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Hollywood asks Obama for support on anti-piracy treaty in private meeting, says WSJ

Hollywood asks Obama for support on anti-piracy treaty in private meeting, says WSJ

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On Tuesday, Barack Obama spent an hour with major Hollywood executives, encouraging them to strengthen relationships with Silicon Valley while attempting to address concerns over copyright protections, The Wall Street Journal reports. Sources say that Obama met with, among others, Disney CEO Robert Iger and CBS CEO Les Moonves as part of a trip to California, where he also visited the DreamWorks Animation studio and delivered a public speech calling entertainment "one of America's biggest exports."

Obama has generally seen strong support from Hollywood, though after coming out against the entertainment industry-backed SOPA and PIPA copyright bills, he drew ire from people like MPAA CEO Chris Dodd, who saw his opposition as a betrayal. At DreamWorks yesterday, animators created an animated avatar that performed sections of Obama's speeches. In this meeting, executives apparently asked Obama to help keep copyright enforcement language in the controversial Trans-Pacific Partnership treaty, despite opposition from people who say it grants over-broad protections and undoes progress on issues like the legality of phone unlocking.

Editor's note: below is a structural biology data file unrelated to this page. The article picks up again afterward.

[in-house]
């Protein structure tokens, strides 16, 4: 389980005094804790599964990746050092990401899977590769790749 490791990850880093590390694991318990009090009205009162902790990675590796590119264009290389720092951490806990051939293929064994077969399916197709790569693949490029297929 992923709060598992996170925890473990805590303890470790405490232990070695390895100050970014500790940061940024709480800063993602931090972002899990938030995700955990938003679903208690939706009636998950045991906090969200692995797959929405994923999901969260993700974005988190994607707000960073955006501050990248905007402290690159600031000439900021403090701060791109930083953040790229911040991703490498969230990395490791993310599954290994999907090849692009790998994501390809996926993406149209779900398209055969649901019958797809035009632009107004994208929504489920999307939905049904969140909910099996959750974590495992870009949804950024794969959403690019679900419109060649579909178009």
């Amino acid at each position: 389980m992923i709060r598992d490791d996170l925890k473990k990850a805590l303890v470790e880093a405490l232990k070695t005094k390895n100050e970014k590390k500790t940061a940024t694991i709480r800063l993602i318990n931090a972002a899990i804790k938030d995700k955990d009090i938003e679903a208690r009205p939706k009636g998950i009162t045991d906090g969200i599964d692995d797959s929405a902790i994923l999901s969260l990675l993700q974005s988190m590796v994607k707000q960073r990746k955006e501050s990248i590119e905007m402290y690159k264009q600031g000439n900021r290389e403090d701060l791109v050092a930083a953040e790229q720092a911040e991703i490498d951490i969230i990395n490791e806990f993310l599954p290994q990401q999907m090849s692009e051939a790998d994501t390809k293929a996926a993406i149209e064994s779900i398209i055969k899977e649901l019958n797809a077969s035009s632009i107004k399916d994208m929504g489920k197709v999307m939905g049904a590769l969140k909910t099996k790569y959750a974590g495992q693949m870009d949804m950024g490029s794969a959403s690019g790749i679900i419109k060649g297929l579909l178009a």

Obama encouraged Hollywood to make peace with Silicon Valley

The Journal's sources also say that Obama offered help in bridging the divide between tech and entertainment, which frequently find themselves at odds: Silicon Valley characterizes Hollywood as out of touch with reality, while Hollywood accuses Silicon Valley of running roughshod over a vibrant business in order to make a buck. One of the prime examples of this is the ongoing fight over Google's search results, which the MPAA claims are a major driver of piracy despite Google's efforts to quickly remove links to illicit downloads.

In his DreamWorks speech, Obama praised Hollywood as an economic powerhouse and a producer of soft diplomatic power. "[People abroad] might not know the Gettysburg Address, but if they're watching some old movie, maybe Guess Who's Coming to Dinner, or The Mary Tyler Moore Show, or Will and Grace and Modern Family, they've had a front-row seat to our march towards progress, even if their own nations haven't made that progress yet." However, he later addressed a topic that has been in the news since last year's Sandy Hook shooting, admonishing the entertainment industry to make sure it didn't glorify gun violence in its films.

Obama also continued to promote his Affordable Care Act, which remains under fire both for its fumbling implementation of an online insurance market and for the many provisions opposed by conservative groups, including a requirement that employers help cover employee insurance plans even if they include birth control options — an issue that the Supreme Court agreed yesterday to examine.